22. Last month my dad and I took a four-day weekend trip to Western New York to visit some new fossil sites and to collect in the famous Beecher's Trilobite Beds. We had only once before been out to Western New York to collect fossils - a visit to Penn Dixie Fossil Park - so this time around we wanted to try out some different places that we had never collected in before. The trip was a lot of fun and I enjoyed putting my research skills to work in finding new places to visit. I greatly expanded my collection of Silurian and Devonian fossils and found quite a few things on my fossil bucket list. I am excited to hopefully make another trip out there soon and fortunately still have my list of potential stops to make. Thursday On Thursday we woke early and made the 6.5 hour drive towards Western New York. In preparing for the trip I spoke with @fossilcrazy who was kind enough to invite my dad and me to collect from some of the spoils piles on his property from the various fossil collecting trips he has made. I was really excited to explore his pile of Linton Coal as I have very few fish in my collection and even fewer Pennsylvanian marine fossils - one of the consequences of living near Eastern Pennsylvania is that you end up visiting a lot of Late Pennsylvanian Llewellyn Formation plant sites. @fossilcrazy is an amazing fossil collector and an even more incredible member of the fossil collecting community. I cannot say enough about his generosity and hospitality. We were all hoping that my dad and I could find an amphibian or complete fish fossil, but no luck. We found a few isolated Orthacanthus teeth and head spines and some isolated coelacanth scales and bones. Fortunately @fossilcrazy kindly gifted me some representative pieces to add to my collection. These fossils are from the Middle Pennsylvanian Upper Freeport Coal from Linton, Ohio. I highly recommend checking out some of the posts @fossilcrazy has made about his finds from the Linton Coal. They are amazing! Rhabdoderma elegans Here are some close-ups of this beautiful coelacanth head and tail Haplolepis sp. Orthocanthus compressus Teeth and Head Spine Conchostracans Death Plate After visiting with @fossilcrazy we made our way into Buffalo to visit Frank Lloyd Wright's Martin House. My dad is an architect and he really wanted to see the newly restored interior of the house. It is really a quite stunning home.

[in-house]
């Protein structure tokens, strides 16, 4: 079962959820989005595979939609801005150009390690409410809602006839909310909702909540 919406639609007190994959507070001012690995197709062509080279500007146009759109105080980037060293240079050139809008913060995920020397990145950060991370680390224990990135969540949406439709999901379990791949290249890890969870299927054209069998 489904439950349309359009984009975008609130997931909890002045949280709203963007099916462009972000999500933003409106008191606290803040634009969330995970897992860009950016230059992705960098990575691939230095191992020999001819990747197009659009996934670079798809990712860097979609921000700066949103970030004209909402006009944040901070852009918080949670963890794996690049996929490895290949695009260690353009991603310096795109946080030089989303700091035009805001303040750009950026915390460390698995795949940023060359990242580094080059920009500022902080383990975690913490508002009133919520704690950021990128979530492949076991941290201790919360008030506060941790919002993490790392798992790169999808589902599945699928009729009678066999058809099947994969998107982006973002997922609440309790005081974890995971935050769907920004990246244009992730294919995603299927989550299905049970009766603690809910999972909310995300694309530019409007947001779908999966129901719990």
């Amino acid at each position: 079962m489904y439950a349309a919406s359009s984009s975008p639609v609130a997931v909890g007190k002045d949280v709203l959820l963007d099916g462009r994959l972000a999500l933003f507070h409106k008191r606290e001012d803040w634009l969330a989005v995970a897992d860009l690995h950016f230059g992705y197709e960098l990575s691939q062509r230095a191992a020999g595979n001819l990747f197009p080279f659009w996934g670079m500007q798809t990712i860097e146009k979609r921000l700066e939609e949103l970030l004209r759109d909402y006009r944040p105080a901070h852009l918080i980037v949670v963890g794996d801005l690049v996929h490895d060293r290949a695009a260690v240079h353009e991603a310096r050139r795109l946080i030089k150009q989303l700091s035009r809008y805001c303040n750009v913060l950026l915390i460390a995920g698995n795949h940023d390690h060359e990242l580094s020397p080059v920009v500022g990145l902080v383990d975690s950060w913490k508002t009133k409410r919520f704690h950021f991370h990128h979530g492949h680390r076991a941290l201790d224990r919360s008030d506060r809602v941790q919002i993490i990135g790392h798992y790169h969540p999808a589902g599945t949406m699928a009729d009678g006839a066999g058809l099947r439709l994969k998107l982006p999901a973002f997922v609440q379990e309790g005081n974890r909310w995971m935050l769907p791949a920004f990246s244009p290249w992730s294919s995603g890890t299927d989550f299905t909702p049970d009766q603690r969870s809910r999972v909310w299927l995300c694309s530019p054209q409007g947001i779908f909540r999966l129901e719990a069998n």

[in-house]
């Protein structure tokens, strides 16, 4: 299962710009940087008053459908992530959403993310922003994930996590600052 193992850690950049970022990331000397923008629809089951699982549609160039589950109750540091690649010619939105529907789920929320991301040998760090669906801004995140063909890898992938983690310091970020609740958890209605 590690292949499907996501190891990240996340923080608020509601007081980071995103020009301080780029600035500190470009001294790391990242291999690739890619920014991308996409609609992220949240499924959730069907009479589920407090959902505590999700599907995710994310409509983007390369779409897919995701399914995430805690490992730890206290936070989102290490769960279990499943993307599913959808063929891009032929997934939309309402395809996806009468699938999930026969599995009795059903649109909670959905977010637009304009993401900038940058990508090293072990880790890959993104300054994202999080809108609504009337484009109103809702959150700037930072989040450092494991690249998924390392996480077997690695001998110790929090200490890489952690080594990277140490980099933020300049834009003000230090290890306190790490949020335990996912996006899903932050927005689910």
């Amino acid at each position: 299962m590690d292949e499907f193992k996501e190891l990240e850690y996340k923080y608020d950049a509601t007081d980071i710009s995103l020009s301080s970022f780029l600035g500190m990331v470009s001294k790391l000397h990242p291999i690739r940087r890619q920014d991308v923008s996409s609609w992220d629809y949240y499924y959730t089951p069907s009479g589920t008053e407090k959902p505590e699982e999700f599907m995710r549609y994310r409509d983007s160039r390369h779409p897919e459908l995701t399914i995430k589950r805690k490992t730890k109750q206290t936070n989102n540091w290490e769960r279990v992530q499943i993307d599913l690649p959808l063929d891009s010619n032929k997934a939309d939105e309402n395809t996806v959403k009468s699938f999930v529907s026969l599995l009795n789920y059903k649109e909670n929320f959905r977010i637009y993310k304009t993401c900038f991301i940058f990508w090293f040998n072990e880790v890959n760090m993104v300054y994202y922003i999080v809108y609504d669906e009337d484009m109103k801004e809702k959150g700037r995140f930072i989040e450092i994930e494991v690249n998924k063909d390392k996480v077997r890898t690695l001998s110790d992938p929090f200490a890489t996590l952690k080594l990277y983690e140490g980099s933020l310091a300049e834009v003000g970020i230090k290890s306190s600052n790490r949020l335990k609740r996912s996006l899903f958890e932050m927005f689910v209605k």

23. I first learned about this forum today, and I was able to identify fossils that I had been curious about for a while. I was very happy. I am recently interested in fossils, prehistoric creatures and dinosaurs. I will continue to receive help, and I will do my best to provide a lot of help. There are a lot of stones I picked up by the river in my house, but some of them have holes. How can you distinguish between 'trace fossils' and 'just erosion' holes? (Clockwise 1-2-3-4; stone 1 was washed with water before taking the picture.) (1) Can you guess that these holes or curves are trace fossils? (2) I wonder if this hole is characteristic of a particular fossil. Or could it be a coral or a sponge? Or is it just like basalt? (3) I am not familiar with anatomy, but I am wondering if this is a bone. What do you think? (4) As with the others, there are some holes and'traces' similar. I wonder if this can be viewed as a fossil. thank you. It would be great if you could leave a simple comment.
  24. ID Help - Possible Coral

    This was found on October 9, 2020 in a creek bed in Warrenton, MO. It is about 6cm x 7cm. I am no scientist and I have no idea how to identify what we found. This website was introduced to be by one of the science teachers at the high school where I teach. Any help is appreciated. Thank you.
  25. Possible coral fossil?

    Hello! I unfortunately can't remember the exact location I found this rock but I'm pretty sure it was somewhere in West Virginia. It looks like a type of coral fossil, but the circles are very very small. Sorry for lack of information and thank you in advance!